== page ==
The federal government must pay for distribution of the COVID vaccine

The federal government must pay for distribution of the COVID vaccine
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What if we had a safe and effective vaccination, manufactured hundreds of millions of doses, but not enough Americans were vaccinated? We could suffer hundreds of thousands of unnecessary deaths, months of preventable lockdowns, and trillions of dollars of economic losses if we don't act now to be sure that vaccines are readily available and are given to (almost) every American. 

COVID-19 is not as contagious as measles, where we only achieve "herd immunity" with 96-99 percent vaccination rates. But it is more contagious than influenza, where our 43 percent vaccination rate saves lives but doesn’t prevent serious outbreaks each fall and winter. Experts estimate that we need immunity rates of 55-82 percent to suppress widespread COVID-19 outbreaks. That translates to a need for more than 200 million doses of vaccine in the  U.S. and 7 billion doses across the globe — assuming a single shot provides immunity. 

This won't be cheap. If the vaccine costs $250 (the cost of vaccine to prevent shingles), the cost to procure vaccines could be $50 billion. But this is a small price compared to the death, illness and economic loss that continued waves of infection would inflict.

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How can we finance such a cost? Our current system is complex, fragmented and incomplete, and could delay the delivery of enough vaccines to reopen our economy with confidence. The Coronavirus Aid, Relief, and Economic Security (CARES) Act requires that individual and employer-sponsored health insurance pays for a future COVID-19 vaccination. But those on commercial insurance could still be subject to prior authorization requirements or face high out of pocket costs if they go to out of network providers. Medicare pays for vaccinations through Medicare Part D — requiring beneficiaries to stay "in-network" for coverage. Medicaid covers vaccinations with no cost-sharing, but 14 states have not expanded Medicaid, and the extra cost of this vaccine hits state budgets just as they suffer the worst decrease in state revenue since the Great Depression. Insurance plans unregulated by the Affordable Care Act have no obligation at all to cover the vaccine. Those who are uninsured, 27.9 million before the pandemic, would have to pay for the vaccine out of pocket. Undocumented residents are not eligible for Medicaid or exchange subsidies, and many work in high-risk service jobs without health insurance coverage.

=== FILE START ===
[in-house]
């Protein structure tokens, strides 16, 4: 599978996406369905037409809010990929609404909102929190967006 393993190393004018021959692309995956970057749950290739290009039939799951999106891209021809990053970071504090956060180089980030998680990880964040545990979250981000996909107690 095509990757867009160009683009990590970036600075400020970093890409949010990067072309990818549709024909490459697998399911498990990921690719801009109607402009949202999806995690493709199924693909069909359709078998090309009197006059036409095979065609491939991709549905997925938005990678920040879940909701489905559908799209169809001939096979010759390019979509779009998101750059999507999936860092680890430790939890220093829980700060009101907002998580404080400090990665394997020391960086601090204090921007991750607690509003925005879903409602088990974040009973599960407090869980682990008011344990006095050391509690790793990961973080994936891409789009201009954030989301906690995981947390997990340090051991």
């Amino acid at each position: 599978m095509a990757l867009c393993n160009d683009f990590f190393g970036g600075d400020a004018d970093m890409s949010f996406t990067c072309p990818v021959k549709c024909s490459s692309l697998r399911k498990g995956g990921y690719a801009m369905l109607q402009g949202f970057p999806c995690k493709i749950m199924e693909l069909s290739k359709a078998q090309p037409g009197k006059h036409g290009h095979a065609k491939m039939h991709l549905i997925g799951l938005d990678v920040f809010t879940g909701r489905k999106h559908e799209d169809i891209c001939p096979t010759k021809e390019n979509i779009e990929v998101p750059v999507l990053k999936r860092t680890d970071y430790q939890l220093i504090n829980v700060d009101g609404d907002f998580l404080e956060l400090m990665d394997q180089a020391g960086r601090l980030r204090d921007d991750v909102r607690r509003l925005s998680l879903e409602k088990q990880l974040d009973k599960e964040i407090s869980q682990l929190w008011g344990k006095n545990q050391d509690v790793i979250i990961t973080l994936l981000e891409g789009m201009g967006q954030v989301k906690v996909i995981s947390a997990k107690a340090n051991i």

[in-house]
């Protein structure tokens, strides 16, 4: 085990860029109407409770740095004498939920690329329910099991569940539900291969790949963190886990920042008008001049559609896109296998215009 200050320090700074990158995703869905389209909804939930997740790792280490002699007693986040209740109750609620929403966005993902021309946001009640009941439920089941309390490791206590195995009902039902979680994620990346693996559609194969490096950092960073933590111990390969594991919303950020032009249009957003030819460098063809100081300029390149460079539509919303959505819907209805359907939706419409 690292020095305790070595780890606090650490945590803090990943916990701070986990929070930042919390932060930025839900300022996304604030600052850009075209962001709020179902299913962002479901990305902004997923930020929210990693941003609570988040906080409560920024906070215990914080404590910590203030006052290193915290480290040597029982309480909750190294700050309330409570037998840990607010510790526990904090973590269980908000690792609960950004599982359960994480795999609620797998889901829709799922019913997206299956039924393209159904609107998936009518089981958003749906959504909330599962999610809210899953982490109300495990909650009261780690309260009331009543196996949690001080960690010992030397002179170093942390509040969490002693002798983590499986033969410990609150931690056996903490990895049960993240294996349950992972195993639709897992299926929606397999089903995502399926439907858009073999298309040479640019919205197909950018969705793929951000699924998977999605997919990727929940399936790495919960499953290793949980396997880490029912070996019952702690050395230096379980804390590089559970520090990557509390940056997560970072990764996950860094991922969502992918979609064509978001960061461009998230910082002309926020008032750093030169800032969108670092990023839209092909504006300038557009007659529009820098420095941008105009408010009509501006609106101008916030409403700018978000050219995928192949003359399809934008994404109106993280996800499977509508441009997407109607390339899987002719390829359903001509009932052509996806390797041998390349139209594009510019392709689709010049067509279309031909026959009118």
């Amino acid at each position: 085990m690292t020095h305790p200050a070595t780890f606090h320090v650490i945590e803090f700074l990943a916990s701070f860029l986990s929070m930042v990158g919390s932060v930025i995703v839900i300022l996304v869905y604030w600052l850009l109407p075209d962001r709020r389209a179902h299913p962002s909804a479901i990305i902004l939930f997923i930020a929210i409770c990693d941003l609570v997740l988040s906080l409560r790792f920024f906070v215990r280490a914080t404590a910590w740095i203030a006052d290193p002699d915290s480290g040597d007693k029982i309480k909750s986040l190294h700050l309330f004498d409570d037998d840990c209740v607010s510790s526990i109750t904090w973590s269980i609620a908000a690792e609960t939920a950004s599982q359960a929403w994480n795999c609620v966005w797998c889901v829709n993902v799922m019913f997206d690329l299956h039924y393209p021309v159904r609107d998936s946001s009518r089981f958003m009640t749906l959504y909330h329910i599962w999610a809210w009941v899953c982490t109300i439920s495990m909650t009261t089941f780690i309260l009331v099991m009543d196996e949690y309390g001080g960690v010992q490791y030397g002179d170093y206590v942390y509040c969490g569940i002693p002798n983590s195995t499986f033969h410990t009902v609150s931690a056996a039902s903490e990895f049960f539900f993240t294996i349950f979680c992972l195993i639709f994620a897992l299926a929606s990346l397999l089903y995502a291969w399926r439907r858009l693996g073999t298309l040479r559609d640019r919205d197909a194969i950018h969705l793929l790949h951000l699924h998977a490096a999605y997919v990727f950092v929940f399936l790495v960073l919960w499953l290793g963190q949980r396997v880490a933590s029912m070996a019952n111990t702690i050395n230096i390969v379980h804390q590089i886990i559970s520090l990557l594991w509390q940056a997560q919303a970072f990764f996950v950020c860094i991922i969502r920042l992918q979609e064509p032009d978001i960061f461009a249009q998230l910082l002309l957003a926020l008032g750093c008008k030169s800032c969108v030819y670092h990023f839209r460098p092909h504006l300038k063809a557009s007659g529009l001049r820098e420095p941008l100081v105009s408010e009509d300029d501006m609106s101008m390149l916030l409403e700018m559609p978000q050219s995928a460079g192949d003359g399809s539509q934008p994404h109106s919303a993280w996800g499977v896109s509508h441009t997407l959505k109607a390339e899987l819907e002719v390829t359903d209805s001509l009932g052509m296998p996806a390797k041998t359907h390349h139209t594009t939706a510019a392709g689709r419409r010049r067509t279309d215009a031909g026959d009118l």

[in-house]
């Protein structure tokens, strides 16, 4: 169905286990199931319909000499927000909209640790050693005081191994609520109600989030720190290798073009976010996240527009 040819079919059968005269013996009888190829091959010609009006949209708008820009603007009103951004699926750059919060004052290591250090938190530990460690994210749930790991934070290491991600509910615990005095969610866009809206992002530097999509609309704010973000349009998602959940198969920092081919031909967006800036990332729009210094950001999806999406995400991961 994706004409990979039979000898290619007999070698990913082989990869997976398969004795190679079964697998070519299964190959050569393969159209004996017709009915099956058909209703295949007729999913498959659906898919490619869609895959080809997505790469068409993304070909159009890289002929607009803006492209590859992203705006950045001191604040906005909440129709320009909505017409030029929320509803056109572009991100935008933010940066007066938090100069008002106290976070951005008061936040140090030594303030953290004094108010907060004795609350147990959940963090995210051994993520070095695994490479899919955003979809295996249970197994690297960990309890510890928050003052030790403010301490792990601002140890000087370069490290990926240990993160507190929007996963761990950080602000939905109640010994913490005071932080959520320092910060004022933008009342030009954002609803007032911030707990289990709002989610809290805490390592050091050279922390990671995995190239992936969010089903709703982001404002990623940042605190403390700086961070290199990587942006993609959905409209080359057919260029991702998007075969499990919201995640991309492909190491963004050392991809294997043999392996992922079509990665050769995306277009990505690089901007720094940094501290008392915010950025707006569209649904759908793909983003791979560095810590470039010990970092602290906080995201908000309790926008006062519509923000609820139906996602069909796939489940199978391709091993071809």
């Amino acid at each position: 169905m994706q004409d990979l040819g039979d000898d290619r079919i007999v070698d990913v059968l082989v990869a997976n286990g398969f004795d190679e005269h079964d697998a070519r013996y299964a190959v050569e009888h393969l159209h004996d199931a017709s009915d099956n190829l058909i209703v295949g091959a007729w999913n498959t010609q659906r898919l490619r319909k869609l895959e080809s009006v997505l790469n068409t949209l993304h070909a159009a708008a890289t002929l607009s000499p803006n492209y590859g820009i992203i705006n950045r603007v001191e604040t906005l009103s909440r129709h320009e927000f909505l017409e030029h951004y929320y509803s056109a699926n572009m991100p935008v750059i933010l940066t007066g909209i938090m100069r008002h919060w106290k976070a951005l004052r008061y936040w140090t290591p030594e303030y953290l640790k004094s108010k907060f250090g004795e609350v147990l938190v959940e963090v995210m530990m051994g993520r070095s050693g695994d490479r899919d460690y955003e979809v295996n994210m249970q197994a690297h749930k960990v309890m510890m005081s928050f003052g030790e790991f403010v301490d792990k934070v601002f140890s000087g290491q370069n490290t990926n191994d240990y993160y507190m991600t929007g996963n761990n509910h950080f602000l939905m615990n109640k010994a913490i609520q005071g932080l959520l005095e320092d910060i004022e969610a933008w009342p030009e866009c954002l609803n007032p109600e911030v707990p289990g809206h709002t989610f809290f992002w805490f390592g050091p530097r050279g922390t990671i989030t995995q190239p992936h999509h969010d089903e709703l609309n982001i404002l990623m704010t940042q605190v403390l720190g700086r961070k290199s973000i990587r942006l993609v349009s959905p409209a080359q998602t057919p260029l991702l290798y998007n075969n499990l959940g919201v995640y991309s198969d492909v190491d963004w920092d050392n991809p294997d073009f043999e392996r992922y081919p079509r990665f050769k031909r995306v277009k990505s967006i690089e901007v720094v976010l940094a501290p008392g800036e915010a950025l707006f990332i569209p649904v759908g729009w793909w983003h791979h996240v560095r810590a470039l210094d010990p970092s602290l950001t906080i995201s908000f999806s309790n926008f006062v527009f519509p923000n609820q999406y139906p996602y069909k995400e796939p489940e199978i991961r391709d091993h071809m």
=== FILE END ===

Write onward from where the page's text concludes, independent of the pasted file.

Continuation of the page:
As a result, the federal government must step up to purchase and distribute all COVID-19 vaccine. The reasons to do so are compelling. The value of high vaccination rates accrues to all of society and decreases the risk the virus will spread. The federal government can demand a lower unit price. There will be less potential for hoarding when the vaccine might initially be in short supply. Americans won't need to navigate a complex maze of networks and prior authorization, and it will be easy to make the vaccination available in non-medical settings such as schools and community centers.

Federal funding for the COVID-19 vaccine also has some other benefits. It helps make health insurance premiums more affordable by decreasing the uncertainty associated with 2021 medical costs. Also, it will keep us competitive in global markets as other developed countries already have national programs in place to guarantee access to vaccination. 

Plus, there’s precedent. The federal government currently purchases about half of all pediatric vaccinations through the Vaccine for Children Fund (VCF), which it distributes through states and public health entities. The same infrastructure could facilitate the rapid adoption of the COVID-19 vaccine. 

Of course, there will be naysayers. Vaccine manufacturers might complain about lost margins if they could charge whatever the market will bear for the vaccine, which could be thousands of dollars per dose. Health insurance plans might prefer a more direct role in the reimbursement process. And some are ideologically opposed to add to the scope of the government. However, if we give into these concerns, we’d see lower vaccination rates and higher unit costs. This will lead to more death, more illness, and more economic devastation. Those are risks too great to bear. 

We need to vaccinate all residents of the  U.S. quickly when a safe, effective vaccination becomes available. It’s time to put aside any political divides and enact legislation to ensure that we have federal financing in place to expedite the end of this pandemic.

Jeff Levin-Scherz, M.D., is an assistant professor at the Harvard TH Chan School of Public Health and Harvard Medical School.